The Magic of Jersey and Guernsey

The morning was cool and brisk, with dew still clinging to the grass. We made our way across a field and could barely make out our target for fog. Eventually, we got close enough, the mist cleared and the stones revealed themselves; not just a random arrangement of stones, but purposefully placed to mean something to someone who lived between 4800 BC to 2250 BC.  They are called Dolmens, burial tombs with sides and roofs made of huge stones, that were placed by our ancestors during the Neolithic period, which ranges from the New Stone Age to the Copper Age. Living on a small island cut off from the rest of the world must have felt isolating for these people, on one hand, but safe and secure, on the other.

Jersey and Guernsey are Channel Islands, of many, between France and England. A short ferry ride, from either Portsmouth/Poole on the English side or Saint Malo on the French side, will take you to these gorgeous islands with landscapes seemingly out of picture books. There is not one bad side to these islands. The people are friendly, go by first names and are warm and welcoming. With its tiny population, these small islands feel big. The coastal views are just breathtaking, and despite the low-speed limit and narrow roads, the Fahrvergnügen is high.


There are many Dolmens and other Neolithic stones on Jersey. One can’t help feeling the enormity of the task to construct just one of these tombs. Each stone weighs more than one man could move on his own. We managed to visit nine of them, before retreating to a bed to lay down and massage our calves.

Les Monts Grantez (4000 BC) – a passage grave with asymmetrical chamber and external side chamber, originally covered by a mound, excavated 1912.

Dolmen de Géonnais (4000 BC) – a passage grave with an unusual rectangular chamber, almost certainly open, excavated 1929 and 1985-90.

Le Couperon (2850 BC) – a gallery grave with rectangular enclosure of upright stones and an interesting porthole slab, excavated 1868.

La Pouquelaye de Faldouet (4000 BC) – a passage grave with an unusual double chamber, the main chamber is open and surrounded by cists, the second is covered by a single massive capstone, excavated 1839 and 1868.

La Hougue Bie (4000 BC) – one of the finest passage graves in Europe, cruciform in plan and covered by a 12m high mound, excavated 1924, there is an archaeology museum on the site.

Mont Ubé (4000 BC) – a passage grave originally with four internal cells, badly destroyed by quarrying, excavated 1848.

Ville-és-Nouaux – a remarkable complex with a gallery grave (2850 BC), a cist-in-circle (2250 BC) and evidence of Late Bronze Age urn burials (800 BC), excavated 1869 and 1883.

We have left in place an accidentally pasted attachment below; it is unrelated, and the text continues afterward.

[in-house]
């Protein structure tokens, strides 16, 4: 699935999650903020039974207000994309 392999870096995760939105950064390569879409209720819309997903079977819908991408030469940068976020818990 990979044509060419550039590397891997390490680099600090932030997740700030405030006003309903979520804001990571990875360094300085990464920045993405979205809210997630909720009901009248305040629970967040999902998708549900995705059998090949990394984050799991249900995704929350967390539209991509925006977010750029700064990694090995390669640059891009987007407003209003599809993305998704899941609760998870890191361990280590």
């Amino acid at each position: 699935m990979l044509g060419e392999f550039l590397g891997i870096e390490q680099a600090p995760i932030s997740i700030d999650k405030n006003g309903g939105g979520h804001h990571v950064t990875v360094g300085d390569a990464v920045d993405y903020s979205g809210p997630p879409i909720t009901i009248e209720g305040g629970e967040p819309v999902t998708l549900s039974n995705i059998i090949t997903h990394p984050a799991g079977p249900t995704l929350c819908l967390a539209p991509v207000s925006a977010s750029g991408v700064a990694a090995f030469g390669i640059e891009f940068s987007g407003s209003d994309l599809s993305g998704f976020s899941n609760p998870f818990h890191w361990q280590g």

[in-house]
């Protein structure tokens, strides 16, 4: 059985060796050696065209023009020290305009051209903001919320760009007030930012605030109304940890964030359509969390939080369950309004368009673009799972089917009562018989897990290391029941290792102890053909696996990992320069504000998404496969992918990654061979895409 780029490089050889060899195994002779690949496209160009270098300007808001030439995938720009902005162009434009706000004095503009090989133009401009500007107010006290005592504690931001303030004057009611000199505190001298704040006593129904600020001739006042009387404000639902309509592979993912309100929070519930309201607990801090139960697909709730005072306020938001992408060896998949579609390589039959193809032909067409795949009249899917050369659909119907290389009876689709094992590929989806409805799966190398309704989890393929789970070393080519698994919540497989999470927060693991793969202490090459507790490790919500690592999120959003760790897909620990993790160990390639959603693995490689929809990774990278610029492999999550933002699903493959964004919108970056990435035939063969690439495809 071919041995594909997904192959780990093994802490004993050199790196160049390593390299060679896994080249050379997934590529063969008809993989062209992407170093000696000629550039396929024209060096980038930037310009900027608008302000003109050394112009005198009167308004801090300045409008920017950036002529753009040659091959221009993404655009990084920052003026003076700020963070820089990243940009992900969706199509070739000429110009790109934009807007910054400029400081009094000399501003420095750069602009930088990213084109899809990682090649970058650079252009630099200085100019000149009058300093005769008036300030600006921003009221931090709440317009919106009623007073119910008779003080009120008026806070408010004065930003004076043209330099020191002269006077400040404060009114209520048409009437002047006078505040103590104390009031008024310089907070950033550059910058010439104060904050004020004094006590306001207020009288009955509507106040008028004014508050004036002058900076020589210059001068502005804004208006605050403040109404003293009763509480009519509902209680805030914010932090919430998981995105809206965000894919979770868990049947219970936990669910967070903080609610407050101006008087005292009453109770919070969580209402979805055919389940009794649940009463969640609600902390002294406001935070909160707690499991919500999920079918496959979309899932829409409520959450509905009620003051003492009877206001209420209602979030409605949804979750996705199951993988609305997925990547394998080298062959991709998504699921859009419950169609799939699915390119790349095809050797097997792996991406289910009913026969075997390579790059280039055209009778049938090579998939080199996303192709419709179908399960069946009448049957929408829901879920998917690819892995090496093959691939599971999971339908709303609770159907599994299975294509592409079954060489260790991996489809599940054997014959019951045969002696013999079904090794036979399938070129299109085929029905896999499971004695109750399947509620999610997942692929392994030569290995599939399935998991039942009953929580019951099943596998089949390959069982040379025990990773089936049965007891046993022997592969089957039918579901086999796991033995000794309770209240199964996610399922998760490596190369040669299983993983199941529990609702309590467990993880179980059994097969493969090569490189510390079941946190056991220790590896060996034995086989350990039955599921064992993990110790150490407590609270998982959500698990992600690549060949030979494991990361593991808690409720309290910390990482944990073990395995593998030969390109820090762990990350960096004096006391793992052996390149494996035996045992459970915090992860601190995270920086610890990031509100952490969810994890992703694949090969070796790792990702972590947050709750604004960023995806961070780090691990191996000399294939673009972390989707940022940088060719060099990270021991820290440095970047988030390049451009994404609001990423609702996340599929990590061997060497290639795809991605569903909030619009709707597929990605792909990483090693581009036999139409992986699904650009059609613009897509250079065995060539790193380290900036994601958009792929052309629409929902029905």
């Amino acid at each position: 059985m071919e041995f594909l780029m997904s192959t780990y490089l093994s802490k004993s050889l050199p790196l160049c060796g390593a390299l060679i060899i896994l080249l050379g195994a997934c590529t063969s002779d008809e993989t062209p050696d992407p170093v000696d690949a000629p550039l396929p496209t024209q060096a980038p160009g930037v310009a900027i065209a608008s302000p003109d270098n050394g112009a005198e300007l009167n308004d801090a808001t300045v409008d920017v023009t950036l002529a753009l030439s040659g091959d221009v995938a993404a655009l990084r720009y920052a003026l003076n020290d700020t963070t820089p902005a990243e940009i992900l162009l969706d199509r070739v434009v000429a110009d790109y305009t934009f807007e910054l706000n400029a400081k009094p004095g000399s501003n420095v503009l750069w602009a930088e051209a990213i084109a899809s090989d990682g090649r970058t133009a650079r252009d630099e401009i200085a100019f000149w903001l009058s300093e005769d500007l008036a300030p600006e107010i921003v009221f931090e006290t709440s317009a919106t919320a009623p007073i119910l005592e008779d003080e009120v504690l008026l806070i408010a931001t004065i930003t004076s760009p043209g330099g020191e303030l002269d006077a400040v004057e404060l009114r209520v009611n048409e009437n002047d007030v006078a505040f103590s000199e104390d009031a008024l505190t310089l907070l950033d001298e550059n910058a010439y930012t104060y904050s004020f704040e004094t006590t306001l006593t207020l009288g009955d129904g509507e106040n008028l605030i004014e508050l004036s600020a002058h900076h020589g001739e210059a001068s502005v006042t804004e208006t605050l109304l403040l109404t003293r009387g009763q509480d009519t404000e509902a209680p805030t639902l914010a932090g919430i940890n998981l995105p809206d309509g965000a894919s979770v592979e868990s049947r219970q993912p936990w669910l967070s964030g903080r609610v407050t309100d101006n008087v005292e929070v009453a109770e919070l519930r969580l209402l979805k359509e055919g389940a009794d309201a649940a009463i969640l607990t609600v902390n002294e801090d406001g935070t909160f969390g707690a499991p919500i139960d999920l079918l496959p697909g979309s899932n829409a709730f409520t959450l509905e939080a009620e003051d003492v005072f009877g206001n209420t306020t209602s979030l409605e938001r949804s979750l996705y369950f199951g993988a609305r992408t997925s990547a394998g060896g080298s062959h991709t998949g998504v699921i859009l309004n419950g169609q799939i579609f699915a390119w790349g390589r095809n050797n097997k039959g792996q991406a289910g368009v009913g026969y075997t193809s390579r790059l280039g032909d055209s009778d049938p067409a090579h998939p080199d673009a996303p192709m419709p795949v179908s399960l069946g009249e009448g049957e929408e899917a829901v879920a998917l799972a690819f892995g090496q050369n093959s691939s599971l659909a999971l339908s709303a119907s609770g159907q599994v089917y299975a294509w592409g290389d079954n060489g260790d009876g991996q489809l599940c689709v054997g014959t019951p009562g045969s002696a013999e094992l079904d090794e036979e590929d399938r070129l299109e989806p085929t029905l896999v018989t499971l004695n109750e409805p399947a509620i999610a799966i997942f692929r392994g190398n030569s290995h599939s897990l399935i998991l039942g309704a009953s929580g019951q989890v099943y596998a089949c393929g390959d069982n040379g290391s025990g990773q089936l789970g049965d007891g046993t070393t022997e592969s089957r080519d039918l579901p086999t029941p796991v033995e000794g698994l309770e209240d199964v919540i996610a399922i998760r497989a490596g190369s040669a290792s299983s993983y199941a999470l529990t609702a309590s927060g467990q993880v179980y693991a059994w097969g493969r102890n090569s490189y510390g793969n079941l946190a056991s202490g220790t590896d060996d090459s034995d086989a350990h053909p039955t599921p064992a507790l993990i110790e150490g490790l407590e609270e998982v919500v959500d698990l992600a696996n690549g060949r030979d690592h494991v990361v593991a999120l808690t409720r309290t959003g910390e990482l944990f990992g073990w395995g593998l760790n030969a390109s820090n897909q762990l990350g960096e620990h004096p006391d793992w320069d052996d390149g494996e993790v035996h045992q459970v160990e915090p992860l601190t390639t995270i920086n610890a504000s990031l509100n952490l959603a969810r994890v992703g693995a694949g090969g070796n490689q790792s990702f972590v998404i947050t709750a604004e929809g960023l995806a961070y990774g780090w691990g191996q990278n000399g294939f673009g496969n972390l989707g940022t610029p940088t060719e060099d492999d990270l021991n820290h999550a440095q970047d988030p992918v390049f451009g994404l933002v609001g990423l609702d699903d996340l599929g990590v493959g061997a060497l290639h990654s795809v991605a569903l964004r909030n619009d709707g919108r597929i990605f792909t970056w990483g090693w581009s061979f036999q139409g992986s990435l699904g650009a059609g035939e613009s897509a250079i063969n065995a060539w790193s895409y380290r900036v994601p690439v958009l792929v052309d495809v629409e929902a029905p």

La Table des Marthes – original form unknown, a massive granite capstone covers a chamber (now infilled), excavated 1850. Who is that passed out on top?

La Sergenté (4500 BC) – the only corbelled passage grave known from the Channel Islands and possibly the earliest dolmen in the Island, excavated 1923.


For further information on Jersey: ,  &


Boarding the ferry again, brings us to the sister island of Guernsey, which is really equally beautiful. Here, again, we sought out standing stones like a scavenger hunt. We found them too… boy, did we!

Here are the hits:

Dehus Dolmen – This dolmen is an impressive mound with a small door that leads you through a low ceilinged hallway, where you crouch and waddle like a duck to get through, into the round room encircled by large stones, where you can see a carving of a man’s face. Some think the face might depict the Orion constellation.

Le Trepid – This site is known for something that happened in the 17th century, namely, the use of the site by witches. This type of dolmen, with its passage grave, is only one of four left on this island. It’s thought the superstitions of the locals kept it from being ruined.

Creux es Faies – This is another passage grave site, with evidence of being used by German soldiers during WWII. There is a German bunker nearby as well.

Le Gran’mere du Chimquiere – This statue menhir dates to 2500 BC and sits outside St. Martin’s Church. The Christian Church, being what it is, tried to destroy her and even broke her in half to cart her off, but luckily, protests from the locals saved her from destruction. The compromise was to place her outside of church grounds, and there she stands now.

For more information on the Guernsey Dolmens:

How to get around the islands:  Condor Ferries

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